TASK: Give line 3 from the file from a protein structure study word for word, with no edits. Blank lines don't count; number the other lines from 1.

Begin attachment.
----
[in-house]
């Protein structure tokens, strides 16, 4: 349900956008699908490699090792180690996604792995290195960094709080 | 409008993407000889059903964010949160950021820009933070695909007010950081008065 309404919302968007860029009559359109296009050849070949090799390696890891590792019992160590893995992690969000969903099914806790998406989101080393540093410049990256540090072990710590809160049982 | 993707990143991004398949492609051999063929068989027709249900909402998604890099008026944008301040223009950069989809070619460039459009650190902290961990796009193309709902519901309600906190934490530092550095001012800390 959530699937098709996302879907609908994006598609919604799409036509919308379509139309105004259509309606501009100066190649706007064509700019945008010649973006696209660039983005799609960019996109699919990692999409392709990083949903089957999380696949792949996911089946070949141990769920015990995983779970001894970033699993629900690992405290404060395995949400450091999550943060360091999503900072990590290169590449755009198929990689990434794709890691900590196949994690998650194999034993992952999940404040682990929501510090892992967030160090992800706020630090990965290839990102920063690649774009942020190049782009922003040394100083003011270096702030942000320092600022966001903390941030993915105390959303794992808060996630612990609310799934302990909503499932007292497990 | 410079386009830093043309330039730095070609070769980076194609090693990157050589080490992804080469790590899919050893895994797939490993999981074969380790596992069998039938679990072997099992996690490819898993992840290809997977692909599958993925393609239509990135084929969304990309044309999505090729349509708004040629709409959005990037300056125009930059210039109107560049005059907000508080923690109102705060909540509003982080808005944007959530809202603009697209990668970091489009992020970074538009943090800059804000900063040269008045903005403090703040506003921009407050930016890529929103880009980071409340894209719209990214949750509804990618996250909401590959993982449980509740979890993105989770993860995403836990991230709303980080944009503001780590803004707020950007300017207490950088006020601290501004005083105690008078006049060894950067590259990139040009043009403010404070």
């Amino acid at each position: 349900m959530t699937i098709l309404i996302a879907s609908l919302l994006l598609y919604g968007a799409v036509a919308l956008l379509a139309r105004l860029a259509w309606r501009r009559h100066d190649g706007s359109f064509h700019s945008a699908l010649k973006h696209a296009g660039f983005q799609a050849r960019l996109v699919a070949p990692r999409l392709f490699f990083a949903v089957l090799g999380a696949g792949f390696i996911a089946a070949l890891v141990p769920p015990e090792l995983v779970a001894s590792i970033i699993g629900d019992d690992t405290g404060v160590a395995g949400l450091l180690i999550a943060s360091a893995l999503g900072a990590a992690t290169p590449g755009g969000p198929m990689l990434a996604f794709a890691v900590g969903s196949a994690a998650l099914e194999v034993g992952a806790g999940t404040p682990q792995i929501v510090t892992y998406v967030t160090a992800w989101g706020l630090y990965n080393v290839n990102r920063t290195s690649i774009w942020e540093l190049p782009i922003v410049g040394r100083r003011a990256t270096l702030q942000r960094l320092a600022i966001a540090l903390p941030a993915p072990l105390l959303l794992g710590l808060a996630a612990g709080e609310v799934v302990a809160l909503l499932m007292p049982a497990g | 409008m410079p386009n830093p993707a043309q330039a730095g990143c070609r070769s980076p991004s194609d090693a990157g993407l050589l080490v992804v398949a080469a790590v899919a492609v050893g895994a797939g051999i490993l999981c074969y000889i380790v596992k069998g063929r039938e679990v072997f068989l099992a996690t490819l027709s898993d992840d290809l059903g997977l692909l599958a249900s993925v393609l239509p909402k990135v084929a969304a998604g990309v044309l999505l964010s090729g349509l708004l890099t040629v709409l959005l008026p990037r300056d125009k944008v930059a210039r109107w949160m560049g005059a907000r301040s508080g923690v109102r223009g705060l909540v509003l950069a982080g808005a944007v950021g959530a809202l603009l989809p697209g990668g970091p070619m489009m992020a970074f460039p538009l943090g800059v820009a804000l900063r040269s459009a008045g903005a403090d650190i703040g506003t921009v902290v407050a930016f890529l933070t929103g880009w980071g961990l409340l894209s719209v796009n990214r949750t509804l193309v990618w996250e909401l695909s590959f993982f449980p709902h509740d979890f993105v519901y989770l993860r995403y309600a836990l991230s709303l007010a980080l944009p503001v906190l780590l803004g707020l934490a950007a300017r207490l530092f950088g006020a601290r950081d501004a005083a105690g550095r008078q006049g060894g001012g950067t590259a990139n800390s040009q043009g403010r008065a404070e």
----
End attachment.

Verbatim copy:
């Amino acid at each position: 349900m959530t699937i098709l309404i996302a879907s609908l919302l994006l598609y919604g968007a799409v036509a919308l956008l379509a139309r105004l860029a259509w309606r501009r009559h100066d190649g706007s359109f064509h700019s945008a699908l010649k973006h696209a296009g660039f983005q799609a050849r960019l996109v699919a070949p990692r999409l392709f490699f990083a949903v089957l090799g999380a696949g792949f390696i996911a089946a070949l890891v141990p769920p015990e090792l995983v779970a001894s590792i970033i699993g629900d019992d690992t405290g404060v160590a395995g949400l450091l180690i999550a943060s360091a893995l999503g900072a990590a992690t290169p590449g755009g969000p198929m990689l990434a996604f794709a890691v900590g969903s196949a994690a998650l099914e194999v034993g992952a806790g999940t404040p682990q792995i929501v510090t892992y998406v967030t160090a992800w989101g706020l630090y990965n080393v290839n990102r920063t290195s690649i774009w942020e540093l190049p782009i922003v410049g040394r100083r003011a990256t270096l702030q942000r960094l320092a600022i966001a540090l903390p941030a993915p072990l105390l959303l794992g710590l808060a996630a612990g709080e609310v799934v302990a809160l909503l499932m007292p049982a497990g | 409008m410079p386009n830093p993707a043309q330039a730095g990143c070609r070769s980076p991004s194609d090693a990157g993407l050589l080490v992804v398949a080469a790590v899919a492609v050893g895994a797939g051999i490993l999981c074969y000889i380790v596992k069998g063929r039938e679990v072997f068989l099992a996690t490819l027709s898993d992840d290809l059903g997977l692909l599958a249900s993925v393609l239509p909402k990135v084929a969304a998604g990309v044309l999505l964010s090729g349509l708004l890099t040629v709409l959005l008026p990037r300056d125009k944008v930059a210039r109107w949160m560049g005059a907000r301040s508080g923690v109102r223009g705060l909540v509003l950069a982080g808005a944007v950021g959530a809202l603009l989809p697209g990668g970091p070619m489009m992020a970074f460039p538009l943090g800059v820009a804000l900063r040269s459009a008045g903005a403090d650190i703040g506003t921009v902290v407050a930016f890529l933070t929103g880009w980071g961990l409340l894209s719209v796009n990214r949750t509804l193309v990618w996250e909401l695909s590959f993982f449980p709902h509740d979890f993105v519901y989770l993860r995403y309600a836990l991230s709303l007010a980080l944009p503001v906190l780590l803004g707020l934490a950007a300017r207490l530092f950088g006020a601290r950081d501004a005083a105690g550095r008078q006049g060894g001012g950067t590259a990139n800390s040009q043009g403010r008065a404070e």